Musical Tastes: My Personal Adventures in Music (Pt. 2)

The Evils of Rock and Roll

To get a bit of background, read the first post.

I had mentioned in the first post how I was pretty much like every other teenager who loved top 40 radio music and I was beginning to really enjoy music videos which were then coming on the youth culture scene.

I believe I left off telling how my family moved from Missouri to Arkansas the summer immediately before the start of my sophomore year in high school. When my family moved, we left attending a liberal-minded United Methodist church to joining a strictly conservative Free-will Baptist church where my mother’s side of the family all attended. It was certainly an obvious night and day experience for me.

For example: “worship” in the Methodist Sunday school class consisted of us kids singing (I kid you not) 60s, hippy commune style songs like One Tin Soldier and Rain Drops Keep Falling on My Head, followed by a 20 minute lesson on some point of situational ethics. The leadership at this Methodist Church had no desire to cultivate in me a Christian perspective on evaluating secular music. They seemed more concerned with my participation in the “trick-or-treat” for UNICEF fund raiser every October and earning my perfect attendance pins.

The Free-will Baptist Sunday school class, on the other hand, consisted of us singing hymns and followed by an overview of a biblical passage, albeit from a lame, denominational Sunday school quarterly. Even though the teaching was simplistic, the folks did believe the Bible and attempted to teach it seriously in some manner.

It was in this context that I was told all about the damning evils of secular rock music. Unlike the leadership in my old Methodist church who didn’t care about what I listened to, the folks in my new church did care. Unfortunately, it was a perspective with a whole lot of light, but no heat; much emotion with little substance.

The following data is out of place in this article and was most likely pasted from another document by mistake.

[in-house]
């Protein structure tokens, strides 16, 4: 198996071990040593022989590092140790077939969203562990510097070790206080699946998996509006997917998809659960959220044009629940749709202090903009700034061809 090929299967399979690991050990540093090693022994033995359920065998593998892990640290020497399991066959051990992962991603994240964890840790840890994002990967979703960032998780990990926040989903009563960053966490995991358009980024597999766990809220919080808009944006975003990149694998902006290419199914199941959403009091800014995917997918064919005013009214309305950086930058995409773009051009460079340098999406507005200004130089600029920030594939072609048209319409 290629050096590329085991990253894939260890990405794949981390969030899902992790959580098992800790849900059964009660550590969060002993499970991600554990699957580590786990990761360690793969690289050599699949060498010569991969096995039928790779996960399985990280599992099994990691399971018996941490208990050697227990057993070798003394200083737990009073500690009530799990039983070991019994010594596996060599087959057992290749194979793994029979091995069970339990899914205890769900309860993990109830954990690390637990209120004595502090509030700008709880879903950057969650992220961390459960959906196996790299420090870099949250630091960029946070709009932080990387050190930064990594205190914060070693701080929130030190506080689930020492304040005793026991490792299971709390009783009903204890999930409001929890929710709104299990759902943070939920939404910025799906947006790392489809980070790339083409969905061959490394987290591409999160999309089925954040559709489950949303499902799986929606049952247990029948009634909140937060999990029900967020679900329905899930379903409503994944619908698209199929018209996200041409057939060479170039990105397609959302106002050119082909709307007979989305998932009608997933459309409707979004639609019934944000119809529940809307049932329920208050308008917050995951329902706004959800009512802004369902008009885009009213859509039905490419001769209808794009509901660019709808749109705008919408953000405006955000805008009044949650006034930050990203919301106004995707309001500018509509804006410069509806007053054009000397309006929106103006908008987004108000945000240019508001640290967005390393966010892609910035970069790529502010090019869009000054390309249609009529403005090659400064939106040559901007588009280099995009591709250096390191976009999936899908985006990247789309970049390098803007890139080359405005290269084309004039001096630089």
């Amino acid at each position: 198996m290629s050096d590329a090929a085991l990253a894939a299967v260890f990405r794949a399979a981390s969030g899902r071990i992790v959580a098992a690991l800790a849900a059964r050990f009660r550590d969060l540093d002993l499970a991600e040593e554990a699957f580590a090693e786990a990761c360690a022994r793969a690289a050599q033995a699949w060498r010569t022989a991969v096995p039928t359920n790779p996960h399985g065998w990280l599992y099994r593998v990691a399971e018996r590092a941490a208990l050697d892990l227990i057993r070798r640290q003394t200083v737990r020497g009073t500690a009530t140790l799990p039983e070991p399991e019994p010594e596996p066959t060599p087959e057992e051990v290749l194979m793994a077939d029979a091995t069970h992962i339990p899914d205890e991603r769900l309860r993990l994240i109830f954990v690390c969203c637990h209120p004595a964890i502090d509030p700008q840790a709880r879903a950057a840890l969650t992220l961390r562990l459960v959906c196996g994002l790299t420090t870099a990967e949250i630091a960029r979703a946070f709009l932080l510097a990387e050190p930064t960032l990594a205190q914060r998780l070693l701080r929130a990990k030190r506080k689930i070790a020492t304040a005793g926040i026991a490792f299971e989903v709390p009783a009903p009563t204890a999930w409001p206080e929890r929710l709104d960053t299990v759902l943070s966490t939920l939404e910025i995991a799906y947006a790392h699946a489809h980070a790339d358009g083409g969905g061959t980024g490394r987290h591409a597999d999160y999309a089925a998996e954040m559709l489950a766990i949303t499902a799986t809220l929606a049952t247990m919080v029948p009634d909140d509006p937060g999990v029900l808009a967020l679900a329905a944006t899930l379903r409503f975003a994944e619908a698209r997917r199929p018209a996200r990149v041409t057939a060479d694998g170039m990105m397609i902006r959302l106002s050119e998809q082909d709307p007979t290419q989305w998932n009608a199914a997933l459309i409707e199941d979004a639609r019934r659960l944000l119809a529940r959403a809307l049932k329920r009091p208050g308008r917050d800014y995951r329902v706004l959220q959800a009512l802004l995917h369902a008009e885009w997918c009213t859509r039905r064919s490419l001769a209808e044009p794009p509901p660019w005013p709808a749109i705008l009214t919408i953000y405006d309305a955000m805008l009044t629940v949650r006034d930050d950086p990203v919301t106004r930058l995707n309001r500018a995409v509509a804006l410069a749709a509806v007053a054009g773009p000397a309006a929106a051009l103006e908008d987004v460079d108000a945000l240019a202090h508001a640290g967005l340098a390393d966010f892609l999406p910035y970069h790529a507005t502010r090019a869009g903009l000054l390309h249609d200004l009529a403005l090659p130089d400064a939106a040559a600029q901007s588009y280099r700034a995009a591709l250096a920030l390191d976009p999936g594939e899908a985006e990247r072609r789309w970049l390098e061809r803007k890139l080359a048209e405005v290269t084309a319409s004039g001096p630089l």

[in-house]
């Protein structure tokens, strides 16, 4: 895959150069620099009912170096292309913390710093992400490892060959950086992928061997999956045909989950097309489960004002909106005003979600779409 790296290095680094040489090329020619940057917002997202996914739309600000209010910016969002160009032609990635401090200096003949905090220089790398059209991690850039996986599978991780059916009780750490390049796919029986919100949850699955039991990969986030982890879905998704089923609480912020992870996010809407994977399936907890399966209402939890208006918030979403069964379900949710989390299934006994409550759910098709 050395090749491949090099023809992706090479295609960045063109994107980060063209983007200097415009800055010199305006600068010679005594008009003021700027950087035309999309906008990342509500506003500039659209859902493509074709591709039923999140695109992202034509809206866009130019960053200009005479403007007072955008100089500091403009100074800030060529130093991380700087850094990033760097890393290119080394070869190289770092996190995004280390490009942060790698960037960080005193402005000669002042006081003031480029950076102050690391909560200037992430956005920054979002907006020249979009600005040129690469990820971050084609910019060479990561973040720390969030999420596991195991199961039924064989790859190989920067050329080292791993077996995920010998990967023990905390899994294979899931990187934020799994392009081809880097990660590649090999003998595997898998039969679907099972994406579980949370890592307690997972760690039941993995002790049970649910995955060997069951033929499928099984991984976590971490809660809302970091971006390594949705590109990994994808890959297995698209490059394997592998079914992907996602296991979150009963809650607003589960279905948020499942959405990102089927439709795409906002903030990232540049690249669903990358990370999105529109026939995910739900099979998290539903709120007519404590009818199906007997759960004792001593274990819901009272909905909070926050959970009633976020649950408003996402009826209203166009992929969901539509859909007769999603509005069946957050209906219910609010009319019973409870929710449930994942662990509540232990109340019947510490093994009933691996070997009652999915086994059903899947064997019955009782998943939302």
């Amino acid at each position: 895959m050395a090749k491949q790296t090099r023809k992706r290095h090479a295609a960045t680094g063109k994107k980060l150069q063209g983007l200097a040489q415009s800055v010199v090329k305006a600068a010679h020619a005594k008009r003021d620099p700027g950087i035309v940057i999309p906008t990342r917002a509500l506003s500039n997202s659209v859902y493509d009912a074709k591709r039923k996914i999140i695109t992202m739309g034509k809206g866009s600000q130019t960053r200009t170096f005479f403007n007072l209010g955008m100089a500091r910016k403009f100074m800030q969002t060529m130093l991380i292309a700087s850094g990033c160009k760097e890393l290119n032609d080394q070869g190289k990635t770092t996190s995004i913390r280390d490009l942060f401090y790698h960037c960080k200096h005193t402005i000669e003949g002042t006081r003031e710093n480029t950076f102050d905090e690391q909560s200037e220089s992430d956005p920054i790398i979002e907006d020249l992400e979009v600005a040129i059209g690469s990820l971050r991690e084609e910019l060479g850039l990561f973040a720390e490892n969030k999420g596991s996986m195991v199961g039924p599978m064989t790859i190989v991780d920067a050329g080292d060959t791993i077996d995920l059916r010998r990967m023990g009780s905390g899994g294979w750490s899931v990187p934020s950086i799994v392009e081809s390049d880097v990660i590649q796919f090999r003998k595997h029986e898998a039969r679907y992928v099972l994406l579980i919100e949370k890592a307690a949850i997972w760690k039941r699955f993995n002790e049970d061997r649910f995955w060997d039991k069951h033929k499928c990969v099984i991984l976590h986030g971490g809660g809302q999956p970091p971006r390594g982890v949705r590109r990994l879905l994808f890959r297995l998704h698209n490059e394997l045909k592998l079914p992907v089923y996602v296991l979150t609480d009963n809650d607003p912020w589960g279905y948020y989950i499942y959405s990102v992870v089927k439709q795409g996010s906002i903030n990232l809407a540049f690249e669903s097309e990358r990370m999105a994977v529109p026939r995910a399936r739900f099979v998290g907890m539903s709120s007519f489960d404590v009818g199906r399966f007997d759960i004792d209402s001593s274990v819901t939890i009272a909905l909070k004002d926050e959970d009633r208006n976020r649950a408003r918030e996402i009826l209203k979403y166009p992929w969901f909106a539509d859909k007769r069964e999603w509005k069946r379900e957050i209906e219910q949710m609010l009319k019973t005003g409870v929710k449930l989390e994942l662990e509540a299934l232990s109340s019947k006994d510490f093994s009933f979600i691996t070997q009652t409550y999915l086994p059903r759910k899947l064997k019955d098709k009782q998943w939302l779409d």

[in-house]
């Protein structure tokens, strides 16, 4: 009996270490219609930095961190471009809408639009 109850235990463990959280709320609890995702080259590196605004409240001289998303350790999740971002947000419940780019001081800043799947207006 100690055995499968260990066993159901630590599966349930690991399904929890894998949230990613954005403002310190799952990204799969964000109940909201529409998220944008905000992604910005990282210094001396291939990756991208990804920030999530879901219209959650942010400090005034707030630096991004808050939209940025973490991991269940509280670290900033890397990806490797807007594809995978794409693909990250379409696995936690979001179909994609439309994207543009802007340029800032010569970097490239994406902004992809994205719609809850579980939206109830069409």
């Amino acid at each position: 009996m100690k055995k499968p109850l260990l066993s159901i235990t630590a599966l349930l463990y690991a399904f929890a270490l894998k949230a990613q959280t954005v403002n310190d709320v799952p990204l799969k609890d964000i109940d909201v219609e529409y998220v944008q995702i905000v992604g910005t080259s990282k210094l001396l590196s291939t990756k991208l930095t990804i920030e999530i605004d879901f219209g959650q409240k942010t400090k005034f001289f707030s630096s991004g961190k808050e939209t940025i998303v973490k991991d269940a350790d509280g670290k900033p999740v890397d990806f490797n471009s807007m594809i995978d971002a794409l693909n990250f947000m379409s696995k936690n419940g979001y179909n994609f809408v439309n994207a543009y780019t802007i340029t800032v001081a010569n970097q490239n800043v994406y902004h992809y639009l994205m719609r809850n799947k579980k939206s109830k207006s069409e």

Apparently, all secular music was nothing but Satan breaking wind – from the very pit of hell itself. A yellow cloud of sulfur hovered over all the rock and roll bands and if a person was to ever attend a concert, he would run the risk of coming home with the smell of rotten eggs still clinging to his body.

My church would occasionally host rock and roll seminars for the teenagers in which an ingenuous fellow had rigged up a record player to spin in the opposite direction so we could hear all the backward messages the devil put into the music.

Now, anyone raised in the southern Bible-belt, or any fundamentalist church environment, has had to sit through either a lecture or film presentation on the subject of backward, subliminal messages in rock and roll songs. On one hand, you had those rock groups who intentionally placed backward messages in their songs, like the Beatles; but, on the other hand, there were those songs that had darker, more sinister backward messages the rock group never intended to put in their music. They were the demonic kind driven by evil spirits, because, it was argued, no human being could figure out how to sing the right combination of words so as to have a satanic audio message be heard when the music was played backwards.

During the lecture, the speaker would pontificate on the evils of rock music, the devilish messages the songs put forth, and then he would transition into the climax of his talk on backward messages and say something like, “This is what the song sounds like on the radio,” and then he would play a clip from a popular rock song. He then would become ominous, lower his voice and say, “Now… this is what it sounds… like…. backwards….” and proceed to play the exact same music clip in reverse on his engineered record player.

The song would sound something like this:


The guy would exclaim, “Did you hear that!? You’re being told to “worship Satan!”

He then would play it again and maybe a couple of times more and sure enough, after being told WHAT to listen for, I could have sworn the particular group was telling me to worship Satan even though it sounded more like “warship stay young.”

Probably the most famous satanically inspired, backward masked song was Queen’s Another One Bites the Dust that supposedly tells a person to smoke marijuana even though when you listen to the clip, it sounds more like “marry your iguana.” Was Queen saying to do drugs or engage in bestiality?

I remember coming home from church one Saturday evening after I had sat through one of these rock and roll lectures. I told my dad about how I heard these songs played backwards and they had Satanic messages in them. He asked me, “Oh really? What does the devil say if you play the Star Spangled Banner backwards?” That hadn’t occurred to me.

Anyhow, I was also shown how the names of many of the popular rock and roll groups, particularly the metal groups, were really acrostics for what the band members were truly all about. For example:

RUSH stood for Ruling Under Satan’s House. (Others inserted Rulers)

AC/DC stood for Anti-Christ/ Devil Child